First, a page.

Blood in Tehran
Monday, June 15th, 2009 by Maziar Bahari
Viewed 1959 times
Source: Newsweek Web Exclusive
It wasn't supposed to end like this, but there was blood today in Tehran.
The last time I saw so many people on the streets of the city was in November 1978 (I was 11), when the media reported that 3 million people took part in demonstrations against the Shah of Iran. Today, there were at least half that number walking along the same route from Revolution Square to Liberty Square. "We walk this along this route because from our revolution to liberty is a long way," said Ahmad, a 54-year-old academic who didn't want to give his full name. Ahmad took part in the 1979 march as well. "I see many similarities between what happened then and now. In both case we had a clear mandate. Then we wanted to overthrow the shah. Today we want this little man who has stolen our votes to resign and accept people's votes."
The "little man" is President Mahmoud Ahamdinejad, and the hundreds of thousands who came to the streets today to protest his reelection and show support for defeated candidate Mir Hossein Mousavi. They ignored the government ban on public demonstrations and its consequences. From morning until the march began around 4 p.m., the state-controlled radio and television broadcast announcements that "the Interior Ministry didn't issue any permit for today's demonstrations," and that "those who do not observe the law will be punished." Many people expected that they might get beaten up or shot at like they were on Saturday and Sunday.
I filmed the demonstration. In the beginning, people were reluctant to be filmed and asked for my press card to make sure that I was a journalist and not an intelligence officer. But as more people joined the marchers, people seemed to relax, even posing for the camera.
What may have put everyone at ease was the silence. Today's demonstration was a peaceful protest against what Mousavi supporters call an electoral coup d'etat. People asked each other not to clap or even say "Allahu Akbar" (God is great), which has become the main chant of Mousavi supporters over the past few days. When they passed by police and security forces, who had brutally beaten them as recently as Monday morning, people smiled and even gave them flowers. When Army helicopters flew over the demonstrators, they waved and flashed V signs.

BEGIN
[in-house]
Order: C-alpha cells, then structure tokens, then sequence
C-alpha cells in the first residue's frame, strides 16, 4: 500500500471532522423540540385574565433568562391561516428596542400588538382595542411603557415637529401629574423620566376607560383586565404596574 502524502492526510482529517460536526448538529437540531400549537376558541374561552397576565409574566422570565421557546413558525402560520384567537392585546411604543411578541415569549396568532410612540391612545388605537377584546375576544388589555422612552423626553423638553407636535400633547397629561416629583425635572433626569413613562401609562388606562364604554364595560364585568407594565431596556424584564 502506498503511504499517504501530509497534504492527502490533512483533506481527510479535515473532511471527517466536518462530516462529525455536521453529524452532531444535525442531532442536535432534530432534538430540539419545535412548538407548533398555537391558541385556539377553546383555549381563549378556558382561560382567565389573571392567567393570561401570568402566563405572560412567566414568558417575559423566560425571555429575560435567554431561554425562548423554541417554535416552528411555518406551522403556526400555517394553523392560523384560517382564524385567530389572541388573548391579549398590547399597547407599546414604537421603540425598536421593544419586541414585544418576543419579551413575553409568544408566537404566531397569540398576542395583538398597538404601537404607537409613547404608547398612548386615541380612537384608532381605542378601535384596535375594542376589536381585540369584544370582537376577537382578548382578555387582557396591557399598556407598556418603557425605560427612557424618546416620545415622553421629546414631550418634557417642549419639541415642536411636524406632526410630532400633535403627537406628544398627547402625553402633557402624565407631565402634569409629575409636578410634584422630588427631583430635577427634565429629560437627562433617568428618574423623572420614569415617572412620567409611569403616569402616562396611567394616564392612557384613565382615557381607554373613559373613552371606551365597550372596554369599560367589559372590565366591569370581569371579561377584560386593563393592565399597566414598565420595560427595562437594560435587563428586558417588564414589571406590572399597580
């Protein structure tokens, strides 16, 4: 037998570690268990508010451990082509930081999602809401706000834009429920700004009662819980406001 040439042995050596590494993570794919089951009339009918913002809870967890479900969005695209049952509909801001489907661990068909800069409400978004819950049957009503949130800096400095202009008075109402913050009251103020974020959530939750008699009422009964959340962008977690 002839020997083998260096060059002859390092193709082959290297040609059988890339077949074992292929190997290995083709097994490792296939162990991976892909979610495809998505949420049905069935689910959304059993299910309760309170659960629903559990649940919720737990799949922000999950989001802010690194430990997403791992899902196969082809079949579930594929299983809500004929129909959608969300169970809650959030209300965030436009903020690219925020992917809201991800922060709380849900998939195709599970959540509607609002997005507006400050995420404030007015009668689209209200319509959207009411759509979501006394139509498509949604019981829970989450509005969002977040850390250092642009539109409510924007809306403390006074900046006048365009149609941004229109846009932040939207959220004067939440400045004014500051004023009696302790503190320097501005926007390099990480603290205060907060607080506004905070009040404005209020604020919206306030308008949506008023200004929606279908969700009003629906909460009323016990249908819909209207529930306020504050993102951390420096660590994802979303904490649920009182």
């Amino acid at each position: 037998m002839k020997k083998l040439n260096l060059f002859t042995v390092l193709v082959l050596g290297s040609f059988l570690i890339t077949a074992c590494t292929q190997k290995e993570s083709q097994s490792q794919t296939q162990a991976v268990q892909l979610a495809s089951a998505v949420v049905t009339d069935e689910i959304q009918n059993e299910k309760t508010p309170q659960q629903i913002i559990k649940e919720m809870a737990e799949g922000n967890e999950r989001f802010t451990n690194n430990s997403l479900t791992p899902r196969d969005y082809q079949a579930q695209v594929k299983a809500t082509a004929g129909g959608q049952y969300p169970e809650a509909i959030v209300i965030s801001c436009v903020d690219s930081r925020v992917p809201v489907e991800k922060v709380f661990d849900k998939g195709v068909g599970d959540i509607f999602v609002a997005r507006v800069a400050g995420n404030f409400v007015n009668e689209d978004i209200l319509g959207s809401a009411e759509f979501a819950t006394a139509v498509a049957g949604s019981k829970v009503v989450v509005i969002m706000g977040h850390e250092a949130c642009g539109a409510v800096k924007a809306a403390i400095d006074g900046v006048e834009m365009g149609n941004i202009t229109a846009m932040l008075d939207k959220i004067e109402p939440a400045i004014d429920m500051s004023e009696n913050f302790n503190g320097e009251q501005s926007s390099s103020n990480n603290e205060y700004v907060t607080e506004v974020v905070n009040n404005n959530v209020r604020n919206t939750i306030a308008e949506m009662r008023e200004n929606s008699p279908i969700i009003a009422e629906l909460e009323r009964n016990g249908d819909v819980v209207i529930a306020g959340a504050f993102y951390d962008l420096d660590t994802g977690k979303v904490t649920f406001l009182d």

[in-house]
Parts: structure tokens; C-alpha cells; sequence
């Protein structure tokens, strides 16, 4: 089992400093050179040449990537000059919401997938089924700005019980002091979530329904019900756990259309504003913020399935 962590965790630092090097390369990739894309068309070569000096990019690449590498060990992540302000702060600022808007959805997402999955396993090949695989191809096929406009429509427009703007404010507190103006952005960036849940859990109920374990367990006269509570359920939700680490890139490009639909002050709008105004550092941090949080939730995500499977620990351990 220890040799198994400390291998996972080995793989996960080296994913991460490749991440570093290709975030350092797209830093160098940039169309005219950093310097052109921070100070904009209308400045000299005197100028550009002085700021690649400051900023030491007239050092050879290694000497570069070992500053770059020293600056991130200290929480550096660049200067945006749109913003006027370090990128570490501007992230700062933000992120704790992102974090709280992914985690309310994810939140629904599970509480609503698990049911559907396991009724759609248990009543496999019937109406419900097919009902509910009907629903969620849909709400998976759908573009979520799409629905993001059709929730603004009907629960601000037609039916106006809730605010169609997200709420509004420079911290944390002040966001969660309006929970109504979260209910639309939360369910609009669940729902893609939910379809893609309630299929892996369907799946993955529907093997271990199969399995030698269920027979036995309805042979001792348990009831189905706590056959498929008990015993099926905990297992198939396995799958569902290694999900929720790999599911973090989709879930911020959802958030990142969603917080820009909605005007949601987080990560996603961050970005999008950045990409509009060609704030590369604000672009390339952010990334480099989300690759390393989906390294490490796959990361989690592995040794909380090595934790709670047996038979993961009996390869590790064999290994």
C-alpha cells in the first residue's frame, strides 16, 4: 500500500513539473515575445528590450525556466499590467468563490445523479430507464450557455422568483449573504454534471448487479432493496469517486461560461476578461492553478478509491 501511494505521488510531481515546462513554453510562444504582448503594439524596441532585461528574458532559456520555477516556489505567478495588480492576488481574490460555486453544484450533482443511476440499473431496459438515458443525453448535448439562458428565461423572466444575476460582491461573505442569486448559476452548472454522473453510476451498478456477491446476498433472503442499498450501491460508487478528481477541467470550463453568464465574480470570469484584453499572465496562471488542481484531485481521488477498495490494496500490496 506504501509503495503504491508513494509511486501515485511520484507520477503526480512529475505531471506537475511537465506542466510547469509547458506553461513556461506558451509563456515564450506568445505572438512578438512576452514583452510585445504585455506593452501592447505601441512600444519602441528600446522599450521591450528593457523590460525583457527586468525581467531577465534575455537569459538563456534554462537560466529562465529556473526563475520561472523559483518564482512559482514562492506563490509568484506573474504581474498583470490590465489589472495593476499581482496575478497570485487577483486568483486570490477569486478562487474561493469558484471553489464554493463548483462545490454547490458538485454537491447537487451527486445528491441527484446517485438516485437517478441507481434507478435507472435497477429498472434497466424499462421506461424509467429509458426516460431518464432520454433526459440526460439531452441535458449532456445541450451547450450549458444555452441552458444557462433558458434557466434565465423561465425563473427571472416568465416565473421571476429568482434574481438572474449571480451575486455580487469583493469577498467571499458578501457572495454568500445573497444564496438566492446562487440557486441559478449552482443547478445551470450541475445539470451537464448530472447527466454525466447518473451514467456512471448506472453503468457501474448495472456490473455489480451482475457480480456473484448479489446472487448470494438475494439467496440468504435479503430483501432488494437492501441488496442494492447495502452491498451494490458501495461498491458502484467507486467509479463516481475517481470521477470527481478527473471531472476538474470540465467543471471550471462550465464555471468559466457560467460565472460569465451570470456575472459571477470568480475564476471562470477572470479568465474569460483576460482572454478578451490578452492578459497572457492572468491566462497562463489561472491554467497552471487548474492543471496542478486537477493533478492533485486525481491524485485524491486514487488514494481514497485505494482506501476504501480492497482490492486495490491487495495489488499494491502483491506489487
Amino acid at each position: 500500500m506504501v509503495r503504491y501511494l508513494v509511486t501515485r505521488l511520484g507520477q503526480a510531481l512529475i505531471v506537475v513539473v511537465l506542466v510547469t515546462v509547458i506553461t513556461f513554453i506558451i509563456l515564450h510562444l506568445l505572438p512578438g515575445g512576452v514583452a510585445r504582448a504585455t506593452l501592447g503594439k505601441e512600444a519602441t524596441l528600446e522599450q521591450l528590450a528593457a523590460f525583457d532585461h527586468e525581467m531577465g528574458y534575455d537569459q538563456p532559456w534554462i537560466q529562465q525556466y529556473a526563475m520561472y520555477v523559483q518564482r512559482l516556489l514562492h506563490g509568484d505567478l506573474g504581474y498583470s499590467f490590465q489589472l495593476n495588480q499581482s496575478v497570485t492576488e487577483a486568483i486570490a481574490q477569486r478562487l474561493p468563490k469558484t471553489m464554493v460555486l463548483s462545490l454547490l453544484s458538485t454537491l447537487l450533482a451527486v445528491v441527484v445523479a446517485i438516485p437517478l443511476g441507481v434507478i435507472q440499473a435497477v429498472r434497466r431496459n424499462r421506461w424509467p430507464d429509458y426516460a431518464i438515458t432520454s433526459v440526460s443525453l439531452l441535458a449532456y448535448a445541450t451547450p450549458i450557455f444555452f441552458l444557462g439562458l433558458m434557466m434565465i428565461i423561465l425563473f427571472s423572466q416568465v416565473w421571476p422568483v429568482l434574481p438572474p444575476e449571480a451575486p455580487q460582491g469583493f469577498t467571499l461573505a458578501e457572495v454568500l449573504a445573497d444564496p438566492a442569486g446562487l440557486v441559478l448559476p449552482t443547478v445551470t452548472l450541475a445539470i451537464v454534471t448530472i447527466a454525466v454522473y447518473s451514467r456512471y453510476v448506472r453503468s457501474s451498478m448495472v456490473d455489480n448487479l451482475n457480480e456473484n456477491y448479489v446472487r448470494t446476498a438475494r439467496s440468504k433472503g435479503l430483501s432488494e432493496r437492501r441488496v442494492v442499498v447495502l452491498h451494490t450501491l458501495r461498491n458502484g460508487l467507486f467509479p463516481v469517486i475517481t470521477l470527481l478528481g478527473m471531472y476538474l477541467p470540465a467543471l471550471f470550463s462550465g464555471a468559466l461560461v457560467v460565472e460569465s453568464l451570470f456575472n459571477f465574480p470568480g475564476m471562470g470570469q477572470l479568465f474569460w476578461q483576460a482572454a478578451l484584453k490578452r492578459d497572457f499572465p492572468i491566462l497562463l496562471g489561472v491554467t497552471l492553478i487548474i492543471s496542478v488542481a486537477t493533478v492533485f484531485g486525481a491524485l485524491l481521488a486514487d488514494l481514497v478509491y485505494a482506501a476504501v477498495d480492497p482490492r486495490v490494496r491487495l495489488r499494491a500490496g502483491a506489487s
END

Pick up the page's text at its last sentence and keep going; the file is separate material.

Such were the early symbols of today's demonstrations. Still, whenever the crowd passed by a base of the Basij paramilitary group, there was tension in the air. "In the past few days members of the Basij have been infiltrating our group in our neighborhood and provoked violence," says Emad, who also didn't give his full name. "They broke all the shop windows in my neighborhood. When a shop owner caught one of them, he realized that he is a member of Basij."
The Basij originally started as a volunteer force to protect the security of the nation and fight against foreign enemies. Mousavi himself famously said, "I'm proud to be a Basij member." But the organization has recently become identified with hardline vigilantes. Even though many neighborhood Basij members did not take part in the beatings of the past few days, the thugs who clubbed the young demonstrators called themselves true members of Basij.
Along the march route, Basij members looking through the curtains at their compounds seemed wary of the passing crowd. They were right to be. As the demonstration drew to an end, some marchers gathered around a Basij base just north of Liberty Square. Basij members on the roof started shooting in the air. The shots provoked the demonstrators, who started to chant more slogans against the Basij. And then someone threw a rock at the building and then someone else threw another rock. The Basij inside fired more shots into the air. That angered marchers even more, and the crowd attacked the building, bringing down the fence and jumping over the wall. Then the Basij members started shooting people.
I saw one person shot dead and two more injured. After that, the crowd went wild.
"We'll kill those who killed our brothers," the crowd chanted and then "Death to the Islamic Republic," a slogan which was in contrast with the objective of the marchers during the day. "Hush. Be Quite! Change the Slogan! Allahu Akbar!" screamed most people. "We haven't come here to say 'Death to the Islamic Republic'," said one man. "We're here to support Mousavi," said a woman. "Those who chant these damaging slogans are infiltrators who want to provoke Ahmadinejad's government to announce martial law and stop any reform."
When I tried to film the demonstrators who were chanting "Death to the Islamic Republic", they tried to take my camera away from me. I managed to leave the scene only with the help of a group of silent demonstrators. Mousavi's supporters are planning to stage another peaceful protest tomorrow. They are also talking about a national strike on Wednesday. Tonight, it is difficult to predict what that will bring, or what the end result of the cycle of demonstrations will be.